US visa help for people hit by first Trump travel ban

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A recent lawsuit settlement means an undisclosed number of foreign nationals from seven Muslim-majority countries will receive help from the justice department to file new US visa applications. The settlement, agreed by civil rights lawyers and the Trump administration, was announced during a conference call at a federal court in Brooklyn.

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Trump’s first attempt to execute an executive order, prohibiting entry to the US from seven Muslim-majority nations, was blocked earlier this year. Those affected by the chaos that occurred at airports in January will now receive help to reapply for a US visa to travel.

Under the terms of the deal struck, the US government agreed to inform an unknown number of foreign nationals that they can reapply for a US visa with assistance from the Department of Justice (DoJ) – for a three-month period. In return, those people filing the lawsuit said they would rescind their claims.

US visa Settlement welcomed

Lee Gerlent, an attorney for the American Civil Liberties Union (ACLU), representing the claimants said: “We are pleased with the settlement and that this chapter in the fight is done.”

Despite the outcome, it is unclear how many people will actually benefit from the deal as the government has failed to specify the total number of people denied a US visa as a consequence of Trump’s initial travel ban, according to Gerlent.

A statement released by the DoJ said: “Although this case has been moot since March, when the president rescinded the original executive order and issued a new one that does not restrict the entry of Iraqi nationals, the US government has elected to settle this case on favorable terms.”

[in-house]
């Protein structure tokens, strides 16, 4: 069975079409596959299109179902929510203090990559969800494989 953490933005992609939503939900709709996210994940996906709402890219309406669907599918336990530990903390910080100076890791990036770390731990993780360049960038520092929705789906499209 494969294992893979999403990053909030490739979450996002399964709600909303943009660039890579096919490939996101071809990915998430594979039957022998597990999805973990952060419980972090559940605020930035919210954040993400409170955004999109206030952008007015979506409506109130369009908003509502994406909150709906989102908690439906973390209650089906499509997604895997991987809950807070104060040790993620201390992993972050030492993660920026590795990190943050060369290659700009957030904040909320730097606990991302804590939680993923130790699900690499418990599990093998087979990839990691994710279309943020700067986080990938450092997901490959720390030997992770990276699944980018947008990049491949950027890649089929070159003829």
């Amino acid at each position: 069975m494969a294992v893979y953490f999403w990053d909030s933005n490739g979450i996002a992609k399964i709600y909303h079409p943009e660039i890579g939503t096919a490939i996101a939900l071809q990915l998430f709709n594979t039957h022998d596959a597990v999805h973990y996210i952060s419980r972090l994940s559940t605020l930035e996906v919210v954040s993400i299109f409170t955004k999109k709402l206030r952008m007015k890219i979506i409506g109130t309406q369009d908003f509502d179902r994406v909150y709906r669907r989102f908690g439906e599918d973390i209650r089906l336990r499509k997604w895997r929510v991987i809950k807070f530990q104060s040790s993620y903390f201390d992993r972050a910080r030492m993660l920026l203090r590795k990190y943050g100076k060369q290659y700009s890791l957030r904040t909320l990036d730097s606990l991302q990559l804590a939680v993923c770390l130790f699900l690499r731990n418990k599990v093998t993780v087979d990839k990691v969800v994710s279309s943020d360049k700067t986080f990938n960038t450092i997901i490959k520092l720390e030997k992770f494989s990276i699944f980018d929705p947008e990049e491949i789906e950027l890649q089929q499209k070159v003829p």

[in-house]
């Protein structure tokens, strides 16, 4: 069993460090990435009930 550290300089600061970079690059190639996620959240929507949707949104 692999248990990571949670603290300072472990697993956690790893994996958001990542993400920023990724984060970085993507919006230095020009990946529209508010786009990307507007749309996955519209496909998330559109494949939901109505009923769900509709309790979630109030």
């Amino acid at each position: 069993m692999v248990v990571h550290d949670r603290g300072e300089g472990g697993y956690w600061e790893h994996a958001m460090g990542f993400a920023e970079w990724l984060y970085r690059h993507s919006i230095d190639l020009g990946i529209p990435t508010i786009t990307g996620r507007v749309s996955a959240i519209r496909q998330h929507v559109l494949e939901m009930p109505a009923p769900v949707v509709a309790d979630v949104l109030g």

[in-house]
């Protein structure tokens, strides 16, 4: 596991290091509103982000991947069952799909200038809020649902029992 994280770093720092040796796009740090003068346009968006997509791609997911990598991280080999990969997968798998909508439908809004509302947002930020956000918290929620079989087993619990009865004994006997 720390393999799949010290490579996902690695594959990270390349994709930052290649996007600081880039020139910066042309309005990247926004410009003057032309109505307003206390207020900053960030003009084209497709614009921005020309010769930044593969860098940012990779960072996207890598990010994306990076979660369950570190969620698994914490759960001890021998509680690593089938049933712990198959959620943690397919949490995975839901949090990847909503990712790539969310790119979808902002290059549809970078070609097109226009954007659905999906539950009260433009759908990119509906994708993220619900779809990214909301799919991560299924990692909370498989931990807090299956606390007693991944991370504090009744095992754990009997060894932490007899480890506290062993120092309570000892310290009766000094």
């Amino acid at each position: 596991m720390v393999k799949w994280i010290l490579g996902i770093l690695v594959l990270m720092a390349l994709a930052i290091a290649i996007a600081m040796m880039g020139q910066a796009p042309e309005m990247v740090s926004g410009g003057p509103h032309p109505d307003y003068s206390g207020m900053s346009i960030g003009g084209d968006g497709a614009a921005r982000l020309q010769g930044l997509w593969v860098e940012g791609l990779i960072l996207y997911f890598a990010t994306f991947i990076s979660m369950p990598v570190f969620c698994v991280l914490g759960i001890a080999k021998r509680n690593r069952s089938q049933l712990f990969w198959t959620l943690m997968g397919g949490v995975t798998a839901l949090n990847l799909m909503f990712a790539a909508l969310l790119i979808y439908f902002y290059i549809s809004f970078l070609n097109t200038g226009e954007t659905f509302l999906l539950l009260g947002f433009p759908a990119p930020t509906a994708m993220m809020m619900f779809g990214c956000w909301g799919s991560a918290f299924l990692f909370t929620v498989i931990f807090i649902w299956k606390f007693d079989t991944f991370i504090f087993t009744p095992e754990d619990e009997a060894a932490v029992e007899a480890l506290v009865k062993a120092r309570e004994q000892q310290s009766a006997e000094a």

US visa holders denied entry

It’s understood that the ACLU, working alongside the National Immigration Law Center and the International Refugee Assistance Project, filed a lawsuit on behalf of two Iraqi nationals. They sued, shortly after the Trump administration enforced a policy on January 27 that prohibited entry of US visa holders from Iran, Iraq, Libya, Somalia, Sudan, Syria and Yemen.

The ban prompted an uproar as stories of people who had served the US in some capacity emerged of them getting caught up in the chaos. Hammed Khalid Darweesh was a named plaintiff on the lawsuit. He recalled working for the US military as a translator, but as a result of Trump’s travel ban, found himself detained by authorities at John F Kennedy airport.

Donald Trump’s initial executive order was subsequently blocked by a federal judge eight days later in a ruling backed by a circuit court. In response, the Trump administration opted to revise the policy rather than appeal the federal judge’s ruling.

In June, the Trump administration’s revised travel ban was sanctioned by the Supreme Court. They stated that the ‘less restrictive’ order could be enforced provided that visitors to the US lacked a “credible claim of a bona fide relationship with a person or entity in the United States.” can help with E1, E2, L1, H1B and B1 in lieu of H1B, B1 Business Visit Visas, E3 Visas and other types of US Visas

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